UIC going wireless
Students can access 'Net now; more hotspots to come
by Lynn Gilbertsen
June 28, 2003
A plan is in the works that will make campus-wide wireless
Internet service a reality.
"Basically, we chose a combination of hardware and software
that makes it possible for students and faculty to access the
Internet wirelessly inside buildings with [the right setup],"
said Ahmed Kassem, director of computing at UIC's Academic
Computing and Communications Center (ACCC).
Internet service becomes wireless through a system called
"microwave transmission technology." Data is instantly
transmitted through the airwaves to an Internet service provider.
Signals are sent directly to a receiver and relayed to wireless
devices being used by students and faculty.
According to Kassem, as of early summer semester, wireless service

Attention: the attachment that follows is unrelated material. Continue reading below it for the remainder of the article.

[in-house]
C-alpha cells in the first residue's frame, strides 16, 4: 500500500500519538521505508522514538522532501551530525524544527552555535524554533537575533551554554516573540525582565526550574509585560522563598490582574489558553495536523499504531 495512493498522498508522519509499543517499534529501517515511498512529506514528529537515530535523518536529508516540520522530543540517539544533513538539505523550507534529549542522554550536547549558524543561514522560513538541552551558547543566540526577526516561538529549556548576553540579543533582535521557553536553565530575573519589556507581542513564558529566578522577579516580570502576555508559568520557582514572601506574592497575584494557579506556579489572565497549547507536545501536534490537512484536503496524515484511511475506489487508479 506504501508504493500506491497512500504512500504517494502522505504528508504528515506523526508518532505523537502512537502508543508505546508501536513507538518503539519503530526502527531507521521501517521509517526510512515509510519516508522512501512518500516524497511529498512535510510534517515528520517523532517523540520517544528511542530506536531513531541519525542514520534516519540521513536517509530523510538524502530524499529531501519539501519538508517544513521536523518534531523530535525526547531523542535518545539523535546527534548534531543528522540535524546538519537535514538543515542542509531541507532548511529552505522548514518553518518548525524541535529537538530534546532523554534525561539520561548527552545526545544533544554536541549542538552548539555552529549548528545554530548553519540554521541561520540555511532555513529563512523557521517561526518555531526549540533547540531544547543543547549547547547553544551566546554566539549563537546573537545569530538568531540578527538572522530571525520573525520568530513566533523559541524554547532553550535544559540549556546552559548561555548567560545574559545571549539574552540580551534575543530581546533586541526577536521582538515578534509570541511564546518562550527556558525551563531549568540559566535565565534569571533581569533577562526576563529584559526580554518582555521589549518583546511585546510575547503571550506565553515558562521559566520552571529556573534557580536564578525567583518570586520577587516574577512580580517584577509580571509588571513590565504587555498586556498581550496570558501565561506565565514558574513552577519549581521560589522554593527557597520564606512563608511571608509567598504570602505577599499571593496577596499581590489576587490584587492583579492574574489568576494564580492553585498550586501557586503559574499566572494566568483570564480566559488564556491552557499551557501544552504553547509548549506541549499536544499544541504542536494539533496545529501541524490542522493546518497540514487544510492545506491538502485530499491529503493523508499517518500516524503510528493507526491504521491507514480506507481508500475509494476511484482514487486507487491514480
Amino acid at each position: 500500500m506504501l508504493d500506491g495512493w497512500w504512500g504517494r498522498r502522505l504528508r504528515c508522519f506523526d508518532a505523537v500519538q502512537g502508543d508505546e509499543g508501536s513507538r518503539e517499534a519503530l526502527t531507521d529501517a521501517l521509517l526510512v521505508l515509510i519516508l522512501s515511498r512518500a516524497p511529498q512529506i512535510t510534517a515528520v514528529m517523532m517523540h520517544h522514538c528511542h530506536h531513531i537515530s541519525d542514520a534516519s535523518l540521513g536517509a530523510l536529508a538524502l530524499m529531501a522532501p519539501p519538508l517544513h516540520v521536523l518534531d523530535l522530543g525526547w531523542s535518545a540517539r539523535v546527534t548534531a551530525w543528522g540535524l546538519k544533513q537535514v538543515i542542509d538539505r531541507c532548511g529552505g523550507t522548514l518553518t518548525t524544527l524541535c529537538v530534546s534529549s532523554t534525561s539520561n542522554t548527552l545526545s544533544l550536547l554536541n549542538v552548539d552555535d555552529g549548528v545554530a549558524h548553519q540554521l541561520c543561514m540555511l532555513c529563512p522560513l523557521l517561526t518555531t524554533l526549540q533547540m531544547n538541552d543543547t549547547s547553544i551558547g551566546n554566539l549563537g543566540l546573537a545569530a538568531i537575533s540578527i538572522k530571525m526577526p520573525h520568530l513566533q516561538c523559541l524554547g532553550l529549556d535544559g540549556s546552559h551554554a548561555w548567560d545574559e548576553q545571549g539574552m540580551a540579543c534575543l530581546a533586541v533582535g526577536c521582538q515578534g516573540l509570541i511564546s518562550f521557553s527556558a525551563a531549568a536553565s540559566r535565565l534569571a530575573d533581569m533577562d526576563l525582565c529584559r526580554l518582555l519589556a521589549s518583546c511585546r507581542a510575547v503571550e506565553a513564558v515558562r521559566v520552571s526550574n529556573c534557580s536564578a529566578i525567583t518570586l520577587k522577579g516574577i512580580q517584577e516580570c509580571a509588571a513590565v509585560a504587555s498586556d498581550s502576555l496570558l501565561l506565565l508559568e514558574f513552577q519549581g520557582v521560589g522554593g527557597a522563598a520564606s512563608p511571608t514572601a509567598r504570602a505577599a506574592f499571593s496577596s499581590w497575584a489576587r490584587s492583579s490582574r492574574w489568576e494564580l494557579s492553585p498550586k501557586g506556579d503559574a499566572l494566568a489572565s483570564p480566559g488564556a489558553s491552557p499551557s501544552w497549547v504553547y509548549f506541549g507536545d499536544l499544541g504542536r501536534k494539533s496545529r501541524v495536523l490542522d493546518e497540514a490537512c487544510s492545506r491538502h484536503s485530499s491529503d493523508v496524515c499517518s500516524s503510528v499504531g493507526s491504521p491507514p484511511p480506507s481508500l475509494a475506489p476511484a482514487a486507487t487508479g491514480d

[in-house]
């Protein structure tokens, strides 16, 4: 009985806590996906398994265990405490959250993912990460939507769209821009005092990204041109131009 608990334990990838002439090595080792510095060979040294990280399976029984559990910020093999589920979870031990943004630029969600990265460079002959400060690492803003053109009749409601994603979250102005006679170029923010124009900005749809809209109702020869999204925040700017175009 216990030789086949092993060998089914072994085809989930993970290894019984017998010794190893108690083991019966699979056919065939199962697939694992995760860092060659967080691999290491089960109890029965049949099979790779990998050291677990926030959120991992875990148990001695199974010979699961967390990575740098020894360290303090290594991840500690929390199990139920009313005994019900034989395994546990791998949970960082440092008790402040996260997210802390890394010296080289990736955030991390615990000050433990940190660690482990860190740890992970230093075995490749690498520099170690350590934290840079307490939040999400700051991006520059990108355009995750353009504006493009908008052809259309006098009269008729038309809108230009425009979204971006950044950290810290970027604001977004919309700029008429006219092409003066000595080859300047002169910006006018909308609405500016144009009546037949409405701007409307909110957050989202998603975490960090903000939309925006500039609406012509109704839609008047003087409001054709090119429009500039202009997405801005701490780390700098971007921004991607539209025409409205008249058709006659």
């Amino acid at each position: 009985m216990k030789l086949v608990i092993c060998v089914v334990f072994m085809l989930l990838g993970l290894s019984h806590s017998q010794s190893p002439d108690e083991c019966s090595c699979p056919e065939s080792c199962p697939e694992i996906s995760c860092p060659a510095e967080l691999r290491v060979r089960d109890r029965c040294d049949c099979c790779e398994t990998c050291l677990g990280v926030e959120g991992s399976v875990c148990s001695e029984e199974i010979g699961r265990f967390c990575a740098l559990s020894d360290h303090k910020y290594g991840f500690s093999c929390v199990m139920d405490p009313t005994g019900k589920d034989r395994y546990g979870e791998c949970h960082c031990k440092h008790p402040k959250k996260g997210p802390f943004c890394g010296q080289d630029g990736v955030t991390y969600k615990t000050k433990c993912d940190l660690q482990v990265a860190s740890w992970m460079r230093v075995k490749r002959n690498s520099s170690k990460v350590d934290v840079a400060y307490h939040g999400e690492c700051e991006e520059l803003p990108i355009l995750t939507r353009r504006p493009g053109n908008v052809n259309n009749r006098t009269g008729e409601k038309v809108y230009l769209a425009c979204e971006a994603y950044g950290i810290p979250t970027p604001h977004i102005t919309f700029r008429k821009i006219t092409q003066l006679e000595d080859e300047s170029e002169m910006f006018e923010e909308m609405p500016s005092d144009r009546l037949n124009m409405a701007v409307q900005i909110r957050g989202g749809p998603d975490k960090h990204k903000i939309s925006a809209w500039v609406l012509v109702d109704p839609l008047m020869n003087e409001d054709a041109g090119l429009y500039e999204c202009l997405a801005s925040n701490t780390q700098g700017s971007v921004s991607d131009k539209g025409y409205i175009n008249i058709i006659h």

was already available at the main Daley Library, in some studios of
the Arts and Architecture Building, and in areas surrounding the
Behavioral Sciences Building cafeteria.
Kassem called the wireless implementation "an ongoing
process," and said ACCC's ultimate goal is to provide service
in all areas of campus, indoors and out.
Wireless service means positive change for some UIC students.
"It'll put a wealth of information that is the Internet at my
fingertips when I need it most -- in class," said Timothy
O"Connell, senior in English Writing.
"I could check e-mail, browse the Internet," he said,
"in addition to waging war with my various